Many early eighteenth-century collectors preferred to have their purchases rebound in deluxe contemporary bindings and one such was the Amsterdam merchant Goswin Uilenbroek (1658–1740), whose library was auctioned in 1729. It was an auction which proved to be a happy hunting ground for Worth. Thanks to the outstanding work of Jan Sturm van Leeuwen on eighteenth-century Dutch bindings, we know that the volume above was bound for Uilenbroek c. 1710 at Amsterdam. Uilenbroek was, like Worth, a connoisseur collector and he used a number of Amsterdam binderies to bind his works: the Uilenbroek and Art Book Bindery as well as the Bird’s Head and Justitia Binderies. We can tell that this came from his library because of two things. First of all, we have Worth’s copy of the sale catalogue of the Uilenbroek sale in 1729, where the Virgil is marked. Secondly, we can tell by the style of the binding that it had previously been owned by Uilenbroek for, as Storm van Leeuwen points out, Uilenbroek had a very idiosyncratic taste in bindings. He had a particular preference for gold-tooled black morocco (goat skin) – popular up to 1710 in Amsterdam, and for black and purple daubing, rather than gilt edges. Uilenbroek’s decision to have this work rebound was typical of early eighteenth-century collectors who sought to enhance the value of their rare printings by casting off their original bindings and rebinding them in gold-tooled bindings. Many incunables (i.e., books printed prior to 1501) met a similar fate.


Fig. 10:  Synesius of Cyrene, De regno ad Arcadium imperatorem (Paris, 1553). 2o. Cover and Worth Bindery Roll 1 on tail edge and turn-ins.


Worth was no exception to this trend and he also arranged for many books to be rebound. One Dublin bindery is named after him, and its exemplars point to the expertise of Dublin binders in the 1720s and 1730s. In the above example from the ‘Worth Bindery’ we see how the use of rolls and tools not only help identify this binding as a product of the Worth Bindery but also point to the perception of the book being bound. This superb copy of De regno ad Arcadium imperatorem was evidently considered a work of high status: Worth Bindery Roll 1 is used on the turn-ins and the edges of the text-block are gilded. The binding gives us a clue to Worth’s interest in this work: the third panel on the spine proclaims that it was printed by the renowned Parisian printer Adrien Turnèbe in 1553. As we have seen, Worth was a keen collector of sixteenth-century printing and often drew attention to this aspect of his collection by having such labels attached to the spine of his choice volumes.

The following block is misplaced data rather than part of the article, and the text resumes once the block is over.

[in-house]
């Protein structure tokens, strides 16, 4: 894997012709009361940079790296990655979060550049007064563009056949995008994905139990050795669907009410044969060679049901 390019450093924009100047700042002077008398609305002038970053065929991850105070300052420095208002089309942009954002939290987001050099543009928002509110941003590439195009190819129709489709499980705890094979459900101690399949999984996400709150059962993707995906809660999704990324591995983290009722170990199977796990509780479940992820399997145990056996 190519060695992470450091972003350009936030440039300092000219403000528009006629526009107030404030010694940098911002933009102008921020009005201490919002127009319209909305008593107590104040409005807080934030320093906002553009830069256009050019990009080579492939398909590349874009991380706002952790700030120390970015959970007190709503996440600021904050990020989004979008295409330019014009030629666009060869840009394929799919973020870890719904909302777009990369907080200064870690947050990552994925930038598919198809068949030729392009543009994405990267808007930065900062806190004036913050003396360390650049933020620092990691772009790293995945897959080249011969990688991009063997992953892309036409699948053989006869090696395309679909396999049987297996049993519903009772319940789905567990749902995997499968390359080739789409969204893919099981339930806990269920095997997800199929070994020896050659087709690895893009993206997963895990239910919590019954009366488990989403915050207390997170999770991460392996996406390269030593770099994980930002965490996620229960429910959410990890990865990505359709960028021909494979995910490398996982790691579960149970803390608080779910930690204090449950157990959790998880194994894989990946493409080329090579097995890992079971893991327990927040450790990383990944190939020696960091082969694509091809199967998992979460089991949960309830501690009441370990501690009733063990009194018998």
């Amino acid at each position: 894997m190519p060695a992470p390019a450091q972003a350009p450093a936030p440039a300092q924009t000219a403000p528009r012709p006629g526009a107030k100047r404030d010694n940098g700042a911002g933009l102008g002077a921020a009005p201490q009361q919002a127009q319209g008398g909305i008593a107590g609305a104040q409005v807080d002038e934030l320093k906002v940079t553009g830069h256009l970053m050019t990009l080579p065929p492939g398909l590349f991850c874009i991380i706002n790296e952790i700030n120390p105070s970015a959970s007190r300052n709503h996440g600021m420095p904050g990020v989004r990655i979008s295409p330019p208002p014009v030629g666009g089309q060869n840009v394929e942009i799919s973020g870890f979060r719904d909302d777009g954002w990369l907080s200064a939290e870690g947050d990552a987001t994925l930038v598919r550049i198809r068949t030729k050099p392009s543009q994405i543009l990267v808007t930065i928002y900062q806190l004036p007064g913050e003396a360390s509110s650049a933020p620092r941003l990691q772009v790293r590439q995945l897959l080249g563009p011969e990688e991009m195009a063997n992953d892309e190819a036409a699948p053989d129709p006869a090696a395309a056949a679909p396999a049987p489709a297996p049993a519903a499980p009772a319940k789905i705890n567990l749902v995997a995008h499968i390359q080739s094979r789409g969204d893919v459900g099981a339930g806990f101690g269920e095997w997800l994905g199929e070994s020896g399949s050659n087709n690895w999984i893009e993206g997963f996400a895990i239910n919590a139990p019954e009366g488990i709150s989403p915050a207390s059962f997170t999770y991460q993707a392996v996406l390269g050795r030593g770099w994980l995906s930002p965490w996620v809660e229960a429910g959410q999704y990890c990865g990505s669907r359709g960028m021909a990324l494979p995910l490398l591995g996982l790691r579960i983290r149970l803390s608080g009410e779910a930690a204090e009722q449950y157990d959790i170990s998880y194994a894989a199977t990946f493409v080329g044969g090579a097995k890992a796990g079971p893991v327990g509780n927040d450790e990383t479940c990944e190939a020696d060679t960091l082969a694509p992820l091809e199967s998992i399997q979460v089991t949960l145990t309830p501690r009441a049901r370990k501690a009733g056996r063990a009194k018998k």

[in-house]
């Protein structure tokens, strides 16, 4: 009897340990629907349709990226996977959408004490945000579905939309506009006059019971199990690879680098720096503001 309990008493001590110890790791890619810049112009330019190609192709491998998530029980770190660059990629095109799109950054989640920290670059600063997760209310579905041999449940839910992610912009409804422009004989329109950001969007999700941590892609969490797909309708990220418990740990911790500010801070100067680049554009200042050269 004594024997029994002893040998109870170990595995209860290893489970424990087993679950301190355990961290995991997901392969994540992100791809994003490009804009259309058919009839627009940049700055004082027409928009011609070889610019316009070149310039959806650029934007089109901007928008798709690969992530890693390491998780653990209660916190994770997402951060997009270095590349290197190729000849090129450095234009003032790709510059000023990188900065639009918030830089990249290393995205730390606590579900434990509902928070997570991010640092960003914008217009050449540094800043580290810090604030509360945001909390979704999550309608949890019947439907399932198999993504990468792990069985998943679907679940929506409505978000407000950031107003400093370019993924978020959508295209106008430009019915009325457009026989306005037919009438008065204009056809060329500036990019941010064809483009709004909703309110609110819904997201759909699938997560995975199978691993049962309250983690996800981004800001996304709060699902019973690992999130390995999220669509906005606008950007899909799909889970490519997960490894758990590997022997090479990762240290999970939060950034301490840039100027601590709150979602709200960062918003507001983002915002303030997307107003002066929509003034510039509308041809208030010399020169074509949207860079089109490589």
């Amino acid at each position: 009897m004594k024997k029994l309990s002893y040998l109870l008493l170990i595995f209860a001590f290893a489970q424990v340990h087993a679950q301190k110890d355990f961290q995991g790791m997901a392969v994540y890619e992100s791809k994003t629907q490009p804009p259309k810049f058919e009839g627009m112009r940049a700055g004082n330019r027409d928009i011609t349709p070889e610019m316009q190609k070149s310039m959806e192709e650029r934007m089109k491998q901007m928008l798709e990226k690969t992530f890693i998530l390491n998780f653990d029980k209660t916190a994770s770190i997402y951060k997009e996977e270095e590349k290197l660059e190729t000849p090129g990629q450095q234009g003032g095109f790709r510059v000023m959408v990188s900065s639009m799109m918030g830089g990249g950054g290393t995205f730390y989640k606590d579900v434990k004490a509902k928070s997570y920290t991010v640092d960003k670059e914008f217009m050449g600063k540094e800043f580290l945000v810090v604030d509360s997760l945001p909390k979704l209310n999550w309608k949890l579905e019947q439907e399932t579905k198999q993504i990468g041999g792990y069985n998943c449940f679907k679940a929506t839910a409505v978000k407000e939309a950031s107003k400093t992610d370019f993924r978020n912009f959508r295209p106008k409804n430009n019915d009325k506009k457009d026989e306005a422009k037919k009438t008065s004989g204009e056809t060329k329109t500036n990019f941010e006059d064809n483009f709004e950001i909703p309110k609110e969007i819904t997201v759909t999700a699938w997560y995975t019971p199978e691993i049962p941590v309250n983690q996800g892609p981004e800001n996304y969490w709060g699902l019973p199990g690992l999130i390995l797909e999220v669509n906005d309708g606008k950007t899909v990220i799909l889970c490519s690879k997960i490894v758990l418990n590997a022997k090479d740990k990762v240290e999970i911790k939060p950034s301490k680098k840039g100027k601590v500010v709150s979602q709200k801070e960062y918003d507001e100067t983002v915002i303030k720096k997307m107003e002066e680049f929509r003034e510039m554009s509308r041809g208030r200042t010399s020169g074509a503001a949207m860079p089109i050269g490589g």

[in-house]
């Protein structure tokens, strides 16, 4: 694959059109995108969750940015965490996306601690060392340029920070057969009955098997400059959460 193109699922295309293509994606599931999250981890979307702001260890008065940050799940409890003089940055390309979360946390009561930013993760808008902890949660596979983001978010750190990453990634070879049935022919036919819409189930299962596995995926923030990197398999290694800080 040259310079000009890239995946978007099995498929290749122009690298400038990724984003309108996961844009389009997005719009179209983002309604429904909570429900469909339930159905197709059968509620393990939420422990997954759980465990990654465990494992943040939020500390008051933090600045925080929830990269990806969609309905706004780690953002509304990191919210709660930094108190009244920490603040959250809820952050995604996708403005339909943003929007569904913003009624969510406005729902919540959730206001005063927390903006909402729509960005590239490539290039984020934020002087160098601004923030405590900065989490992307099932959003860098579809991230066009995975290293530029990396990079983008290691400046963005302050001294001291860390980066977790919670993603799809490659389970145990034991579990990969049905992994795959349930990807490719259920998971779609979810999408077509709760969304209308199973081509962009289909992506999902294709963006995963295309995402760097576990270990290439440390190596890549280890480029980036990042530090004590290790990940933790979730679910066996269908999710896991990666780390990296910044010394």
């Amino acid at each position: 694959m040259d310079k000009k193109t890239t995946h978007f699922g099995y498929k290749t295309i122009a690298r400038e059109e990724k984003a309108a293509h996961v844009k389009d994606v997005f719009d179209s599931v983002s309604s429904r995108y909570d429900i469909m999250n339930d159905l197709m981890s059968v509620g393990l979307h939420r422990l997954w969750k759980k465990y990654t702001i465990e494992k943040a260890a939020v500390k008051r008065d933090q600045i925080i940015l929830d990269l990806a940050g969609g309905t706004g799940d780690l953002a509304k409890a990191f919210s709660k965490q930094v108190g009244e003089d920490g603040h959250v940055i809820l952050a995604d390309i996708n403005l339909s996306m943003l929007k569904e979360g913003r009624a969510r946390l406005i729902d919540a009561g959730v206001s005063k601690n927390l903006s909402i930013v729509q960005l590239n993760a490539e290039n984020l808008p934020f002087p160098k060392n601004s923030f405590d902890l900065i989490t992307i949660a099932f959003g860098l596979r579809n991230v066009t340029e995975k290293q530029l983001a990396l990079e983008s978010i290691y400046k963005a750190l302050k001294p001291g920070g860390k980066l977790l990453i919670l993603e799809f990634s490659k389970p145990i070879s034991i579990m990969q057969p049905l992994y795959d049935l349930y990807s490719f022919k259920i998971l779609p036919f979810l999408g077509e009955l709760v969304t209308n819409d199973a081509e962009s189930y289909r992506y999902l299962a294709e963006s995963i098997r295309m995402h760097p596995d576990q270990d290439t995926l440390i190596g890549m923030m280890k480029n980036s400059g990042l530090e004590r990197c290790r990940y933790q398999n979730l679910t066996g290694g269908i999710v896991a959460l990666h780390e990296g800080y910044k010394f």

Worth’s Medical Collections


Worth bought medical books for many reasons: his medical collection contains Aldine editions of Galen alongside the works of seventeenth-century chemical philosophers and early eigthteenth-century exponents of Newtonian approaches to medicine. As might be expected, he had an extensive collection of anatomy and surgical texts, as well as a host of texts on infectious diseases. He appears to have been particularly pre-occupied by plague – as well he might be for in 1720 plague was raging in southern France and physicians were anxiously considering ways of preventing it reaching their shores.


Fig. 11: Adam Lonicer, Naturalis historiae opus novum (Frankfurt, 1551), 2o., fol. 184, Peony.


One of his largest and most astonishing collections were his botanical texts for his collection spanned sixteenth- and seventeenth-century herbals; seventeenth- and early eighteenth-century floras; and early works on plant classification. His earliest herbals included Otto Brunfels’ Herbarum vivae eicones ad naturae imitationem (Strassburg, 1532) and Leonhard Fuch’s De historia stirpium commentarii insignes (Basle, 1542), and to these he added this coloured herbal by another sixteenth-century German botanist, Adam Lonicer (Lonitzer) (1528–86), who was city physician at Frankfurt. Lonicer’s herbal, though by no means the most innovative of its kind, proved to be one of the most enduring of all, and editions of it were still being produced in Germany in 1783. His text owed much to the Ortus sanitatis, a medieval text which had been translated in the fifteenth century by a previous city physician at Frankfurt, Johann de Cuba (1430–1503). Worth’s copy of Lonicer’s herbal is one of only two coloured herbals in the Worth Library. Such coloured herbals were relatively rare since they were very costly to produce.


Worth’s scientific collections


It is clear that Worth, like Brunfels, Fuchs and Lonicer, had a professional interest in the medical uses of plants but he was also fascinated by the study of botany as an end in itself. The same might also be said of his chemical collection for though he naturally possessed many phamacopeias, he was certainly attracted to chymistry as a study in its own right. Worth’s collections demonstrate his abiding interest in all things scientific: from the wild and wonderful mythical creatures lurking in the pages and bindings of his texts to his extensive collections of mathematical and astronomical books. Above all, he was fascinated by the works of Sir Isaac Newton (1642–1727).


Fig. 12: Sir Isaac Newton, Philosophiæ naturalis principia mathematica (London, 1726), frontispiece with Worth’s annotation marking Newton’s death.